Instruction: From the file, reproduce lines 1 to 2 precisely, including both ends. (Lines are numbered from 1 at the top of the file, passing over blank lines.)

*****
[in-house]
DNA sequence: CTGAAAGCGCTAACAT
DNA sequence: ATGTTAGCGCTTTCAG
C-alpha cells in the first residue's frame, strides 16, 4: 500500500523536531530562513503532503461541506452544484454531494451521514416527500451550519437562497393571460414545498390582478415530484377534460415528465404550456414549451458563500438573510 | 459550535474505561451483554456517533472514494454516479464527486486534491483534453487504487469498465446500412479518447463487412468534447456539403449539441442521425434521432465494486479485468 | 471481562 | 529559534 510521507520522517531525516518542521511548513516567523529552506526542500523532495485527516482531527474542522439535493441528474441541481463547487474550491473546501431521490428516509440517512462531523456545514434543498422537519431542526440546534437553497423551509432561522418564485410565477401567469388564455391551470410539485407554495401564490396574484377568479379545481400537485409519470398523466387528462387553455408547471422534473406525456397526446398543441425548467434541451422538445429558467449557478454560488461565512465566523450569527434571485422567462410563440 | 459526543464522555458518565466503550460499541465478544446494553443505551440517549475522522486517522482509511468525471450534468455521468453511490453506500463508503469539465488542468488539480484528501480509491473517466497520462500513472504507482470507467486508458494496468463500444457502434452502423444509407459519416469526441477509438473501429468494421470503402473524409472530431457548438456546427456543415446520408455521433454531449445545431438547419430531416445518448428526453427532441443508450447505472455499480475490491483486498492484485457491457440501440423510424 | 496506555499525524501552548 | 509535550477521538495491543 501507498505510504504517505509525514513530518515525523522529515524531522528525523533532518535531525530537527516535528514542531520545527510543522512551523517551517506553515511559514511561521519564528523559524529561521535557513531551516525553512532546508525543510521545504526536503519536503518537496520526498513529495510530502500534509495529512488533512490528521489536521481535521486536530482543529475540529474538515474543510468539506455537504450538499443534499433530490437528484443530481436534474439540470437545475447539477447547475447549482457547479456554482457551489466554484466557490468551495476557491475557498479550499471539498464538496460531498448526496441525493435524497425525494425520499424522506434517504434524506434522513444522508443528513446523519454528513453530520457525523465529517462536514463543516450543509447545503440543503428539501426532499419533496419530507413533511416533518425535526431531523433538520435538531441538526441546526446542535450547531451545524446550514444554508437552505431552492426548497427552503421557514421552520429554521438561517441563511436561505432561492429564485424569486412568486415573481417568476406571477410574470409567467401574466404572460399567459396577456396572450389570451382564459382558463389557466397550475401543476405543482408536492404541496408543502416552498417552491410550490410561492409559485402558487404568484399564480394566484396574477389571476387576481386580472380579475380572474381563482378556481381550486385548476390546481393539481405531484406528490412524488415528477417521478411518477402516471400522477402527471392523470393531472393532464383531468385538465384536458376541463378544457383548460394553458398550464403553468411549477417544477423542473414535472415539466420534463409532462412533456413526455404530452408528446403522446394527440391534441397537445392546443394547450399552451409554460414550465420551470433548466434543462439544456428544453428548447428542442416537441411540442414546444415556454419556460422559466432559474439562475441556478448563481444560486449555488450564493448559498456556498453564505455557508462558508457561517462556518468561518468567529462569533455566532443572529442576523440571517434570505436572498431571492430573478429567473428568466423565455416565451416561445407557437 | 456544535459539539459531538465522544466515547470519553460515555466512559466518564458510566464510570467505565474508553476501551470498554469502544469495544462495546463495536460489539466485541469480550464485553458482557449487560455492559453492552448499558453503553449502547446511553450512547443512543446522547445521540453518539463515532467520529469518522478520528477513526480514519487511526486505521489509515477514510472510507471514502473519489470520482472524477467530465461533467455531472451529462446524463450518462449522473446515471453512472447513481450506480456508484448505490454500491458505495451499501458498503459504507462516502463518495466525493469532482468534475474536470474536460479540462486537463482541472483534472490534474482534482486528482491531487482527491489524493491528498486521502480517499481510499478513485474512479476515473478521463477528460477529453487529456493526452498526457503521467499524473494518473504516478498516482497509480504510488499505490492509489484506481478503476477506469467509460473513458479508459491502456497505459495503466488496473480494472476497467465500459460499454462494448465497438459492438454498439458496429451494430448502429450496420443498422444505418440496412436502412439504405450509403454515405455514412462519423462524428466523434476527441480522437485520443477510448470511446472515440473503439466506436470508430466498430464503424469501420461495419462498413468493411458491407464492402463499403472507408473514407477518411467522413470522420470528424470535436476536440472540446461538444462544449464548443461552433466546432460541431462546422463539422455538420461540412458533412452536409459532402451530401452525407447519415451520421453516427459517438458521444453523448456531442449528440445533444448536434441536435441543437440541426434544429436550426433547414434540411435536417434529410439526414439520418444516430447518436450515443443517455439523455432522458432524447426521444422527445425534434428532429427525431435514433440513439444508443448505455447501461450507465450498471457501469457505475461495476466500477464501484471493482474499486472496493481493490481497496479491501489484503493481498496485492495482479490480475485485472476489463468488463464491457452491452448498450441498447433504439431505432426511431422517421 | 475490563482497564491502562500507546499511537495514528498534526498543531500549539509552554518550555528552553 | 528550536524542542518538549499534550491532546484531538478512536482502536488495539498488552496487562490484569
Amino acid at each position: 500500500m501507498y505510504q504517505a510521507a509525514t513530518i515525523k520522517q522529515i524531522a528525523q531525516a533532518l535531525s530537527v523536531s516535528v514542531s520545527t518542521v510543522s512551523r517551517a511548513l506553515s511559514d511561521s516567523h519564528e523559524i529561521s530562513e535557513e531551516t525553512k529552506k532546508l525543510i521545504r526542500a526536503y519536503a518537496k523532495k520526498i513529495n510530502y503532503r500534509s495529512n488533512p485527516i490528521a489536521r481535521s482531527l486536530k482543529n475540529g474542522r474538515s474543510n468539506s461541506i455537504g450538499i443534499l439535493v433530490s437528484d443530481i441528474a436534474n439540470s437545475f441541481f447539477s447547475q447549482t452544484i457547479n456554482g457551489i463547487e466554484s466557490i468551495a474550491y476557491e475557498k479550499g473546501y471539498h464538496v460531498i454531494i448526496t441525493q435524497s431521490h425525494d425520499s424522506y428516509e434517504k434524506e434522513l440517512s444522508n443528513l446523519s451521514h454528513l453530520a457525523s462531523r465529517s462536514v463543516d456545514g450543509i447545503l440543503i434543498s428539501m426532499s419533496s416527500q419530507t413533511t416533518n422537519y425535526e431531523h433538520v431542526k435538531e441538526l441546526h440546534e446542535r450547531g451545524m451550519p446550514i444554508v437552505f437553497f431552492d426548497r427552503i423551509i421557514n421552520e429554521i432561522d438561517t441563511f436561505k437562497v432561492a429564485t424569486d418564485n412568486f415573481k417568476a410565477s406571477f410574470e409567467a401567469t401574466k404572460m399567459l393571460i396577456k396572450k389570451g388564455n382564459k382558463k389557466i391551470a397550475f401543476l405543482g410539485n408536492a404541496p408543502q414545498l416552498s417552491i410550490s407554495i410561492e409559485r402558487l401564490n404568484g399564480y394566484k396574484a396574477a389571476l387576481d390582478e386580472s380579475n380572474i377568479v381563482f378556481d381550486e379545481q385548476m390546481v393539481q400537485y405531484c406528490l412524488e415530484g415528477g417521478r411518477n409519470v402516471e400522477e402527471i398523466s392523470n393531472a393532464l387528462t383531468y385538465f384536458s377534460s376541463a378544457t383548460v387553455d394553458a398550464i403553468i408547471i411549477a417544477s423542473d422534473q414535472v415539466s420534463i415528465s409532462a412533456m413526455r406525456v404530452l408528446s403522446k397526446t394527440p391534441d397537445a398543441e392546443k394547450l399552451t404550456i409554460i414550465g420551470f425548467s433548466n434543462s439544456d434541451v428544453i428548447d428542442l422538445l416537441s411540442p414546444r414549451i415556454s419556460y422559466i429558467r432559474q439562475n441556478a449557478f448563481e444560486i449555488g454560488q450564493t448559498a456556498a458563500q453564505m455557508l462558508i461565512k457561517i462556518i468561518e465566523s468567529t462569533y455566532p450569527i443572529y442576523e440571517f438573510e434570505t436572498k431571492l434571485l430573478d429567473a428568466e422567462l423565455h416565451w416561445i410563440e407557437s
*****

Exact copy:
[in-house]
DNA sequence: CTGAAAGCGCTAACAT